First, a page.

The Cork native competes in the World Championship qualifiers this month and will turn professional next season.
The immediate future of Irish snooker on the pro circuit is thankfully secure after the magnificent European Under-21 Championship success for Aaron Hill in March.
Veterans Ken Doherty and Fergal O’Brien have been consistently flying the tricolour flag at the highest level for three decades, and in more recent seasons often alone.
Their long tenures could be coming to an abrupt end in the coming weeks with both Dubliners struggling to finish the campaign inside the world’s top 64 on the official rankings list.
Failure to win the required qualifying matches at this month’s rescheduled World Championship would result in the pair being relegated from the Main Tour.
Doherty, of course, has experienced that hardship before when he failed to make the cut in 2017 a full two decades after his career-defining 1997 world title.
A lifeline was provided in the form of an invitational tour card, and that could obviously be a possibility again, but either way Irish snooker has a new potential star to get behind.
Aaron Hill, still only 18, has rapidly risen up through the domestic and international amateur scene in the last few years.
His CV already boasted multiple national underage crowns but was bolstered further by his glory in the 2019 European Under-18 Championship – during the same season in which he captured a brace of Irish ranking events as he made his breakthrough among the senior set-up at home.
Hill, who plays out of the Crucible Snooker Club in Cork and will have aspirations of winning at its namesake venue in Sheffield someday, finished the 2018/19 term as the top-ranked amateur in Ireland, but that was just the beginning.
Known as “De Breeze” for his ability to stay cool under pressure, Hill defended the European Under-18s in Albufeira in March before proceeding to claim the prestigious Under-21 Championship for a rare international amateur double.
By winning the latter, Hill will represent Ireland as a professional player for both the 2020/21 and 2021/22 snooker seasons.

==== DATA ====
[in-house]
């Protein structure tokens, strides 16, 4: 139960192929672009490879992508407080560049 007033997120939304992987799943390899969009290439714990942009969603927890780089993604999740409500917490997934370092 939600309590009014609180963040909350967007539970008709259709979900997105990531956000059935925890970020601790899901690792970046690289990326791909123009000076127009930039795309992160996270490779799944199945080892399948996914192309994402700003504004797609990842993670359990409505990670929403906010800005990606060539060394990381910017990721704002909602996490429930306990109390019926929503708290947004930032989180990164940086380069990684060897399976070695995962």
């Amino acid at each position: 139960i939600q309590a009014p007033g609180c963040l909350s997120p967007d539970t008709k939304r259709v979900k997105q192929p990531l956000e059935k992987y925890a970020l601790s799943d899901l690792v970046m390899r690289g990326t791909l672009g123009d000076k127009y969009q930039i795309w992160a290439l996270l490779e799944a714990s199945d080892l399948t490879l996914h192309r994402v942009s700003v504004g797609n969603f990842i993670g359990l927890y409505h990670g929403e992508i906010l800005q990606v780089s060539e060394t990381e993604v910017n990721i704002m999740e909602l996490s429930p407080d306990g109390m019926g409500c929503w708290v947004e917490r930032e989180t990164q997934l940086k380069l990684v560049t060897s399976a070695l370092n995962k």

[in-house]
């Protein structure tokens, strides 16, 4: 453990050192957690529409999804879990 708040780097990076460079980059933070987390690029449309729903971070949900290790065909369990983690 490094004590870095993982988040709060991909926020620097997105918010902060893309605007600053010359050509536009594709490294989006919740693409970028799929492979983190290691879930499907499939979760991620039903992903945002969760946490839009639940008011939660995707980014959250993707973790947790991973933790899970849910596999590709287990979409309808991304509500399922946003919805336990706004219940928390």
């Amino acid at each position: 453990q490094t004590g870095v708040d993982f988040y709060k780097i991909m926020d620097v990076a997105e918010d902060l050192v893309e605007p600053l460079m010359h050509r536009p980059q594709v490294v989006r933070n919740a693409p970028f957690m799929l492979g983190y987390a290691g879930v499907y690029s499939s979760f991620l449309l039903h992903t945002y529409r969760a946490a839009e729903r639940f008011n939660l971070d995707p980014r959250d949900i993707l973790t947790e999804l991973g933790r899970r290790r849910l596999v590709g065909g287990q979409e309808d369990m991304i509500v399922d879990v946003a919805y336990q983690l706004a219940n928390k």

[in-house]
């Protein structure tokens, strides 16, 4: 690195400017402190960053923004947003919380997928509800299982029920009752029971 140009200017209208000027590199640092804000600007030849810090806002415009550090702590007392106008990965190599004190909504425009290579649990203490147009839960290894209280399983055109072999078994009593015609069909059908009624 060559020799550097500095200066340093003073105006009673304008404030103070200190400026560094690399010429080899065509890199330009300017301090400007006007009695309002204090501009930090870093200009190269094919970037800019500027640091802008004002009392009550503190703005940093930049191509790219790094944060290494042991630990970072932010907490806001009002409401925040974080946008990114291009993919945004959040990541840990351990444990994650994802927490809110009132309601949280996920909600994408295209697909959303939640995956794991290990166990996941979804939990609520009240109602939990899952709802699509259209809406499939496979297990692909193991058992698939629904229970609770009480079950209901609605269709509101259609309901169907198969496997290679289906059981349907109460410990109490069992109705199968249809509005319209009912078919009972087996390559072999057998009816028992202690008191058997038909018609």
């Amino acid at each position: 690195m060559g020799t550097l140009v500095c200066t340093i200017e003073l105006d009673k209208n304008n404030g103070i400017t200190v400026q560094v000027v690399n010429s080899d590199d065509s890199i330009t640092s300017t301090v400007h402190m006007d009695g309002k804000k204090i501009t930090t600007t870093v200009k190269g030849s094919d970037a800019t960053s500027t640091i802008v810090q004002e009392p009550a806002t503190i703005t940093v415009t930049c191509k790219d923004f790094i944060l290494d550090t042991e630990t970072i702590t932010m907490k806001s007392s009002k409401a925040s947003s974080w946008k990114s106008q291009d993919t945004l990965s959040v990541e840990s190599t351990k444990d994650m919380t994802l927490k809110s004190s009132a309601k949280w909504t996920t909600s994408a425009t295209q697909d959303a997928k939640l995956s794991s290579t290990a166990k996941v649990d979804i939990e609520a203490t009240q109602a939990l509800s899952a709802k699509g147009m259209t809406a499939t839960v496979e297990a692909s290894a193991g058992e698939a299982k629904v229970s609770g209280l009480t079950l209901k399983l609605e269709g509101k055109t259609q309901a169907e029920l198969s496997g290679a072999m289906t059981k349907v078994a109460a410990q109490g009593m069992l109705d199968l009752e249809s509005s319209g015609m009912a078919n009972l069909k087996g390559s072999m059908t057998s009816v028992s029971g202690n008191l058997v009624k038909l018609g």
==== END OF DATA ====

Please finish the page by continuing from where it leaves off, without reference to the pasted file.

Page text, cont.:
“Portugal was nothing else other than a dream come true for me and my family,” Hill exclusively told SnookerHQ.
“I had massive support while I was there as always, and the Irish are always behind their own.”
“I’ve got massive family support, and I’ve got a lot of good people and friends around me.
“My sponsor Tomas Singleton has been a great help for me and my family since I started playing in big events, and I can’t thank them enough.”
Taking place just as the coronavirus pandemic was attacking Europe, Hill had no doubts about competing abroad, and despite months of a lockdown in Ireland he hasn’t been as badly affected as a lot of other players.
“It actually went quite well, surprisingly enough – I’ve got my own Star table at home, so that was a big help to me.”
“There was no problem with practice during the lockdown, I just missed competing in events.”
One of the first tournaments that Hill will be participating in will be the most important one on the sport’s calendar.
As a European champion, Hill has accepted an invitation to compete in the World Championship qualifying competition that gets under way on July 21st at the English Institute of Sport in Sheffield.
Four wins separate the teenager from a debut at the Crucible Theatre, where he could face the likes of reigning world champion Judd Trump or former world number one Ronnie O’Sullivan.